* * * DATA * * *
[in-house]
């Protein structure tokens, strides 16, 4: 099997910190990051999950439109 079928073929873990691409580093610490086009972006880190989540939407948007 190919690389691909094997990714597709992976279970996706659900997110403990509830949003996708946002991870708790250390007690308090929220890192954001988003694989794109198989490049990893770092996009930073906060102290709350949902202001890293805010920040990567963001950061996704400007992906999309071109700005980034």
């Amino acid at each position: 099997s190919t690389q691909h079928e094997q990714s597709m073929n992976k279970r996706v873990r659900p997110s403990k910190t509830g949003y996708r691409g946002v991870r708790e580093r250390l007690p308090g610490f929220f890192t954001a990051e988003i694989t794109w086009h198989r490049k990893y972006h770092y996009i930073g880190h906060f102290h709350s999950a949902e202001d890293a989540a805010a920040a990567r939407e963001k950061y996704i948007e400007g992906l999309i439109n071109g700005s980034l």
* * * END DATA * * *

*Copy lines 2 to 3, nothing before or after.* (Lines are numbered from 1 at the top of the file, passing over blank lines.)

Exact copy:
């Protein structure tokens, strides 16, 4: 099997910190990051999950439109 079928073929873990691409580093610490086009972006880190989540939407948007 190919690389691909094997990714597709992976279970996706659900997110403990509830949003996708946002991870708790250390007690308090929220890192954001988003694989794109198989490049990893770092996009930073906060102290709350949902202001890293805010920040990567963001950061996704400007992906999309071109700005980034």
């Amino acid at each position: 099997s190919t690389q691909h079928e094997q990714s597709m073929n992976k279970r996706v873990r659900p997110s403990k910190t509830g949003y996708r691409g946002v991870r708790e580093r250390l007690p308090g610490f929220f890192t954001a990051e988003i694989t794109w086009h198989r490049k990893y972006h770092y996009i930073g880190h906060f102290h709350s999950a949902e202001d890293a989540a805010a920040a990567r939407e963001k950061y996704i948007e400007g992906l999309i439109n071109g700005s980034l």